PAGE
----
Foals have to go through their share of experiences - with and without humans, and a lot of them are stressful for the young horse. In order to reduce stress exposure, what should we teach them? As far as foal care and „foal pre-school“ goes, we believe that it is best to do as little as possible, as much as necessary and to keep things as natural as circumstances allow.
Cheerfully cantering around meadows, playing with other foals in endless fields, keeping mummy nearby in case things get scary, and no trace of humans whatsoever: this must be foal heaven. Unfortunately, in most cases, the reality is far from this idyllic picture. There are appointments at the vets, the blacksmith, foal shows and children wanting to touch and play with the little one. The bottom line is that we are responsible to teach our foals about life.
Some adoptive foal-parents simply leave the youngsters alone and see what happens once an appointment is due. Of course, this can go well, but it’s more likely that the foal undergoes enormous stress. The results: Humans are associated with traumatic situations.
How much intervention is necessary and how can we teach our foals that neither foal shows, farriers or vets have to cause trauma?
Since we cannot avoid contact with the real world, I feel it’s the owner’s responsibility to prepare the horse for the life to come.
I love this quote (translated) from barnboox.de:
„To find its identity as a „horse“, the young animal has natural needs in form of playing, moving, social- and other horse-specific behaviours that it wants to address due to its instincts. A healthy body, spirit, and soul can only be developed if the foal experiences a social structure with other horses and play mates."
As much as necessary, as little as possible
In order for my foal to get used to humans, I started to introduce myself more and more after a few weeks. For example, once mother and foal were out in the fields I would just go and sit there. Since Tara, our little one, was naturally curious, she soon came over and soon I was able to stroke and pet her, and she really enjoyed it.
I soon introduced halters to her, and I put it on and took it off playfully. I don’t think it's good for a foal to wear the halter all the time, just in order for you to catch it faster. A foal learns quickly, and the only „lesson“ it takes away from this treatment is to how to avoid your grasp and become head shy.
Let the foal come to you.
Keep the head collar in your hand and let the foal snuffle on it.
Accustom the foal to noises and slowly introduce it to new situations.
Tying & Leading of the foal
Once the animal is accustomed to the halter, you can slowly introduce the lead rope. Take your time - patience and playfulness are the most important attributes here. If you want to teach the foal how to be led, take a long lead rope and simply try to walk your foal, without any pressure. If the foal doesn’t follow up because it doesn’t know what to do, put the rope on its hind legs and apply light pressure. They usually learn really fast.
I also use my voice to give commandoes and extensively praise the foal if it does a good job. Don’t overwhelm the young animal - it should also enjoy its kindergarten time. And don't forget: a foal has an attention span of 5 to 10 minutes only! It’s not necessary to have lessons every day.
Grooming your foal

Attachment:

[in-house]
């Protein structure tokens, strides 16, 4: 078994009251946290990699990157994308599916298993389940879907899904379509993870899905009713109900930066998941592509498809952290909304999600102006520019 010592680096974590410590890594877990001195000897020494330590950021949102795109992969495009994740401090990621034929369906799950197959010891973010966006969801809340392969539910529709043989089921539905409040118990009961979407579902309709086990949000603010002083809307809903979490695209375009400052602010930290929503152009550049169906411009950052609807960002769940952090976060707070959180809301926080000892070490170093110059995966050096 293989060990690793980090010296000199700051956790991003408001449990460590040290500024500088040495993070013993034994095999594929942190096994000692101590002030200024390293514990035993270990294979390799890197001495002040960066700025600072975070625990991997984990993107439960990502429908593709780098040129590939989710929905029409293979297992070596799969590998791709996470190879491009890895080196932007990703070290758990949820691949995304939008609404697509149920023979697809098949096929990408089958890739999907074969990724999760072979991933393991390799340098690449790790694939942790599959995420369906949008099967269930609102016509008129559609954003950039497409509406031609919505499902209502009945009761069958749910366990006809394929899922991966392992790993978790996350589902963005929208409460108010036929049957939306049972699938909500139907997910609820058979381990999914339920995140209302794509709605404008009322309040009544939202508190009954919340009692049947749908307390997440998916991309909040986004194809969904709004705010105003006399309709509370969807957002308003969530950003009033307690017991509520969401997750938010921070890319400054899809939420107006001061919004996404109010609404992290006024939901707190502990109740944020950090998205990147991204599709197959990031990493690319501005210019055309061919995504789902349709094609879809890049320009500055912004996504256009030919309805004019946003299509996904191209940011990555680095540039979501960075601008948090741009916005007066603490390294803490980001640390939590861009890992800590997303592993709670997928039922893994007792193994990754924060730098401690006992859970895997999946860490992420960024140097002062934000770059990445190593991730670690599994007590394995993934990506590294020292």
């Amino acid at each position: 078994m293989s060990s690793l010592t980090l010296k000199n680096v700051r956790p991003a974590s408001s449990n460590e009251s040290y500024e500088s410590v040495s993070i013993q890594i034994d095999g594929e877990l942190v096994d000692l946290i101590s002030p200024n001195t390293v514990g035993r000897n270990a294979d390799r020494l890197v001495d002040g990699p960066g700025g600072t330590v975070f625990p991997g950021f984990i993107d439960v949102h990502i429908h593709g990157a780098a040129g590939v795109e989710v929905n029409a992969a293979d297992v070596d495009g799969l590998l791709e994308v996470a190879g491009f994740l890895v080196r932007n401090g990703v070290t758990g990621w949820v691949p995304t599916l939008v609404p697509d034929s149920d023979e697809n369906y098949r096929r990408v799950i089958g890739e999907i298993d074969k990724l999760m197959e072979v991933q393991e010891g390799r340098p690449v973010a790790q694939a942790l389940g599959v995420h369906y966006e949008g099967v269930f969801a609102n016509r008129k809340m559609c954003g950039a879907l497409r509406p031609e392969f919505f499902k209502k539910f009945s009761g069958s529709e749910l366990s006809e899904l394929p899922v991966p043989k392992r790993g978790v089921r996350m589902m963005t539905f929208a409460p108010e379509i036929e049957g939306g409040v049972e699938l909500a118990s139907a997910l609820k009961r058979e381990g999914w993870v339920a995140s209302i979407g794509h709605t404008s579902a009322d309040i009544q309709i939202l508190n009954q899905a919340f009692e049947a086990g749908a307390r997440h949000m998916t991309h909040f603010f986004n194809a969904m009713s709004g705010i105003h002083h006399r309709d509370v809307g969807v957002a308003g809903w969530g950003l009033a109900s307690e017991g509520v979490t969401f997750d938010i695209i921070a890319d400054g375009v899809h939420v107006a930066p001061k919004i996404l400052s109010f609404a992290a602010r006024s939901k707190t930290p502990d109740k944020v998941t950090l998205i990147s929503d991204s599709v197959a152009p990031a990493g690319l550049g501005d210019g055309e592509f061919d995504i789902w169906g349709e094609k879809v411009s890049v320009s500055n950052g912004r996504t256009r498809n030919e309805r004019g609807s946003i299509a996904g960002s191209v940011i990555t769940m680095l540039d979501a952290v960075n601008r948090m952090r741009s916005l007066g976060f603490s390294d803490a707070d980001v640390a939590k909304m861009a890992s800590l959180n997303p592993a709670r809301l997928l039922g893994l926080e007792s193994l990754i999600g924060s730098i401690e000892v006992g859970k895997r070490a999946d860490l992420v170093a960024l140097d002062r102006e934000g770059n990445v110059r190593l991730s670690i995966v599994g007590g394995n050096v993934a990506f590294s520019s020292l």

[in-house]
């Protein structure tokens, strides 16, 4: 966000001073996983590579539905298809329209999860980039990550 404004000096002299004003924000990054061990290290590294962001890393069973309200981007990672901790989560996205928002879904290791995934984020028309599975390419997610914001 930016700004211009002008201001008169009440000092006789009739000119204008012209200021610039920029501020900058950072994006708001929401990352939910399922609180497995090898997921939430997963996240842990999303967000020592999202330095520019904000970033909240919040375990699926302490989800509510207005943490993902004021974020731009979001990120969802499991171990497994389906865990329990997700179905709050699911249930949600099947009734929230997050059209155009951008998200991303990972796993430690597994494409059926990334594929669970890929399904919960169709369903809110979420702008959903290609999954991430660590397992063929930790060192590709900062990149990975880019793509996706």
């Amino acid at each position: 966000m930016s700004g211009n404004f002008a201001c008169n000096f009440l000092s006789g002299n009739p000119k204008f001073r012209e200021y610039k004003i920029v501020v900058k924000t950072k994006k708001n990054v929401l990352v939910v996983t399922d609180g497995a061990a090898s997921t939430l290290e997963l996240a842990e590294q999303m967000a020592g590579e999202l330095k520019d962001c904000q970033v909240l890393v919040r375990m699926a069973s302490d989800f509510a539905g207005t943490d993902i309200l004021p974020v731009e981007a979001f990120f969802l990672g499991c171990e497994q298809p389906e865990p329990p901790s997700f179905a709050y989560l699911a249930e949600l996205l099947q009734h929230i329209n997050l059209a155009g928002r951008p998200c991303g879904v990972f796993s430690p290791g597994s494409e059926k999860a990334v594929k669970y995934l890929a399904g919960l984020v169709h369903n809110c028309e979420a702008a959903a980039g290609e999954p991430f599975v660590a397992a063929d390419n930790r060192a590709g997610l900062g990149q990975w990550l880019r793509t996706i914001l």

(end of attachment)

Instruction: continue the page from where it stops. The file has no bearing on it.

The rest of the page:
Immediately after birth, foals imprint on their mother. The mare is obviously the most important social contact, and the licking and cleaning is one of the first experiences the foal has after birth. I don’t think you should introduce yourself immediately, but within the first few weeks, you can briefly hold a brush towards the foal and brush it lightly, and start to pet it. During the times you brush your mare, you can also accustom the foal to brush, sponge and cleaning products.
Keep it that way, and the foal gets used to you checking it for injuries easily. Check it on a regular basis, and if you plan to go to foal shows, make sure your foal knows rugs too and enjoys to have a bath as well.
Keep it simple with your horse care products and pay attention to natural grooming products. Use as little chemicals as possible and wash the foal only if it’s absolutely necessary. Keep an eye on parasites or fungi, since foals are more prone to skin diseases than adult horses.
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When does my foal need the first hoof care?
Hoof care is important, as is teaching a foal to to pick up its feet. Start as soon as possible and definitely as soon as necessary, and definitely within the first year of life.
Immediately after birth, the hooves are very soft, in contrast to adult horses. But they harden fast in order for the foal to get up soon after birth. The hoof is not only growing externally, but internal structures are developing as well. Carefully watch the development of the hooves, you neither want contracting or narrow hooves, nor growth disorders or dislocation of the limbs. The most important prevention is exposure to many different grounds, most of all hard surfaces, in order for the hooves to be stimulated.
Also, a professional should keep an eye on their shape. Let the hoof care specialist pick up the hooves regularly, check them and decide whether or not to correct them. If strong deformations are developing, the hoof care specialist must intervene.
Teach your youngster the necessities from an early age. Do as much as necessary, and as little as possible. You won’t be able to shield the foal from the real life, nor should you. But you can minimize stressful or even traumatic situations. In terms of foal care, I think you should use natural horse care products instead of chemicals.
Have a fun time with your foal, until next week,